Congo's first democratically elected prime minister was abducted and killed in a cold war operation run by British intelligence, according to remarks said to have been made by the woman who was leading the MI6 station in the central African country at the time.
A Labour peer has claimed that Baroness Park of Monmouth admitted to him a few months before she died in March 2010 that she arranged Patrice Lumumba'skilling in 1961 because of fears he would ally the newly democratic country with the Soviet Union.
In a letter to the London Review of Books, Lord Lea said the admission was made while he was having a cup of tea with Daphne Park, who had been consul and first secretary from 1959 to 1961 in Leopoldville, as the capital of Belgian Congo was known before it was later renamed as Kinshasa following independence.
He wrote: "I mentioned the uproar surrounding Lumumba's abduction and murder, and recalled the theory that MI6 might have had something to do with it. 'We did,' she replied, 'I organised it'."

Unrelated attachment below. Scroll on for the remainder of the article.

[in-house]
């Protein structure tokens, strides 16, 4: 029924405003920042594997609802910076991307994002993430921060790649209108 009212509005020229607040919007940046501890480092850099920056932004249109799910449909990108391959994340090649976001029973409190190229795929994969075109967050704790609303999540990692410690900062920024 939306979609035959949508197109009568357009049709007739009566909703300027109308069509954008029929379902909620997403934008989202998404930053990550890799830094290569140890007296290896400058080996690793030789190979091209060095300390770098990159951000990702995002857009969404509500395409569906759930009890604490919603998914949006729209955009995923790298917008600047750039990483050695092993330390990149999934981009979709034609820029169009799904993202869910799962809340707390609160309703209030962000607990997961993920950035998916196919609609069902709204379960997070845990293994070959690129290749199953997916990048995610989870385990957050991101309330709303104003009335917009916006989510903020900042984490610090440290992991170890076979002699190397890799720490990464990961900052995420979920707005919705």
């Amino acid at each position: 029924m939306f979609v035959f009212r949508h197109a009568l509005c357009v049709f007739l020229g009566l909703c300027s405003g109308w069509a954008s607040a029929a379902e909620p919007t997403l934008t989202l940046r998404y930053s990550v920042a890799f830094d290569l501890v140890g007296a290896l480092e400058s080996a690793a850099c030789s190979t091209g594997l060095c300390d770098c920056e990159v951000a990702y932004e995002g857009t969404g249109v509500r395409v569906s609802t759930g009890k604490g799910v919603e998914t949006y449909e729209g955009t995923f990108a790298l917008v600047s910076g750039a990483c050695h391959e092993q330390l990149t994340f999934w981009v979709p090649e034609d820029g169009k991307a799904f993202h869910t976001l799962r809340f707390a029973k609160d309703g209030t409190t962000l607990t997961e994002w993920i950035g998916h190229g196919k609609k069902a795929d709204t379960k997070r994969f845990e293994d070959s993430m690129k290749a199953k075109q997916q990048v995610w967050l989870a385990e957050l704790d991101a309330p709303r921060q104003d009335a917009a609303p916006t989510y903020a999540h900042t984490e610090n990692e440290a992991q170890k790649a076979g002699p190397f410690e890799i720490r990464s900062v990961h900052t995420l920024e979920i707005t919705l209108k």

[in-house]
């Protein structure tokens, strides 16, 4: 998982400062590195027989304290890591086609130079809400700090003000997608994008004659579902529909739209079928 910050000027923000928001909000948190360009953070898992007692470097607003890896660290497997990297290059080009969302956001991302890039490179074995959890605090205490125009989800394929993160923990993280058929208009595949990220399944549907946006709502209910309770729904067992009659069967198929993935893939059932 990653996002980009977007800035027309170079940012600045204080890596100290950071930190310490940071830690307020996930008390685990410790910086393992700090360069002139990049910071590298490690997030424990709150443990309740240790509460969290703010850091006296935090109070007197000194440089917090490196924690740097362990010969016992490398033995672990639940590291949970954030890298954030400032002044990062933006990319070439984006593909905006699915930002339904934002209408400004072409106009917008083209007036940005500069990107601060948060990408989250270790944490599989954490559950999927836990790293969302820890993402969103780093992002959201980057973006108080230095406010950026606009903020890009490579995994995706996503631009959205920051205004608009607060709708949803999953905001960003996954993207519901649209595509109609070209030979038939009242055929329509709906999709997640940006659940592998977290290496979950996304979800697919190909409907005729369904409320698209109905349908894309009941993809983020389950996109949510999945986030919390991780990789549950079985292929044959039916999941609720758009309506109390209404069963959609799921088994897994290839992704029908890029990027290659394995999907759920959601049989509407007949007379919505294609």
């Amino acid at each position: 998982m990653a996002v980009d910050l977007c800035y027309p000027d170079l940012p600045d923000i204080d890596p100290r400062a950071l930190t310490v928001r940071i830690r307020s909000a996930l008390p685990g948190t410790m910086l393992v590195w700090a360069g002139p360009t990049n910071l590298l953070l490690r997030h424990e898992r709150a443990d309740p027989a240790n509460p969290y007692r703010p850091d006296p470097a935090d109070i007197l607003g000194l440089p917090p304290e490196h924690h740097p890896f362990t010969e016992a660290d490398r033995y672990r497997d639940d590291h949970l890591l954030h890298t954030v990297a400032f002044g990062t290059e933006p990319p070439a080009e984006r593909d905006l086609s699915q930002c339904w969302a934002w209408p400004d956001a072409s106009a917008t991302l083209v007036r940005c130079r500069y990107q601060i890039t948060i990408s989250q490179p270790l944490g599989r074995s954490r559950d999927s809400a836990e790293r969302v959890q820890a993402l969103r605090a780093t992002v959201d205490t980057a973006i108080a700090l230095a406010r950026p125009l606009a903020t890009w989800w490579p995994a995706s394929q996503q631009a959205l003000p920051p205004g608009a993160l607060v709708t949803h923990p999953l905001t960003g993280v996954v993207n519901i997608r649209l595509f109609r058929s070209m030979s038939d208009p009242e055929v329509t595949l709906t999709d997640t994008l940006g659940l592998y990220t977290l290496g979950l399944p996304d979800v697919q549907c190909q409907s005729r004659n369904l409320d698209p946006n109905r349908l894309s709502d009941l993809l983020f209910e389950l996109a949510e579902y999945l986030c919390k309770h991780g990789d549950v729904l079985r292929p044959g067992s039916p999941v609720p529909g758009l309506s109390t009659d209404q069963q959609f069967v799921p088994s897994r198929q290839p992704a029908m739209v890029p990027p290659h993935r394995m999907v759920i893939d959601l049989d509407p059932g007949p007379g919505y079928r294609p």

Park, who was known by some as the "Queen of Spies" after four decades as one of Britain's top female intelligence agents, is believed to have been sent by MI6 to the Belgian Congo in 1959 under an official diplomatic guise as the Belgians were on the point of being ousted from the country.
"We went on to discuss her contention that Lumumba would have handed over the whole lot to the Russians: the high-value Katangese uranium deposits as well as the diamonds and other important minerals largely located in the secessionist eastern state of Katanga," added Lea, who wrote his letter in response to a review of a book by Calder Walton about British intelligence activities during the twilight of the British empire.
Doubts about the claim have been raised by historians and former officials, including a former senior British intelligence official who knew Park and told the Times: "It doesn't sound like the sort of remark Daphne Park would make. She was never indiscreet. Also MI6 never had a licence to kill."
Mystery has continued to surround the death of Lumumba, who was shot on 17 January 1961, although Belgian troops were known to have been involved.
Park met Lumumba, the African leader who was to become the short-lived prime minister of an independent Congo. After his successor took power, she was arrested and beaten by his supporters.
She was able to get herself released and sought local UN intervention, securing the release of Britons and other foreigners, for which she was appointed OBE in 1960.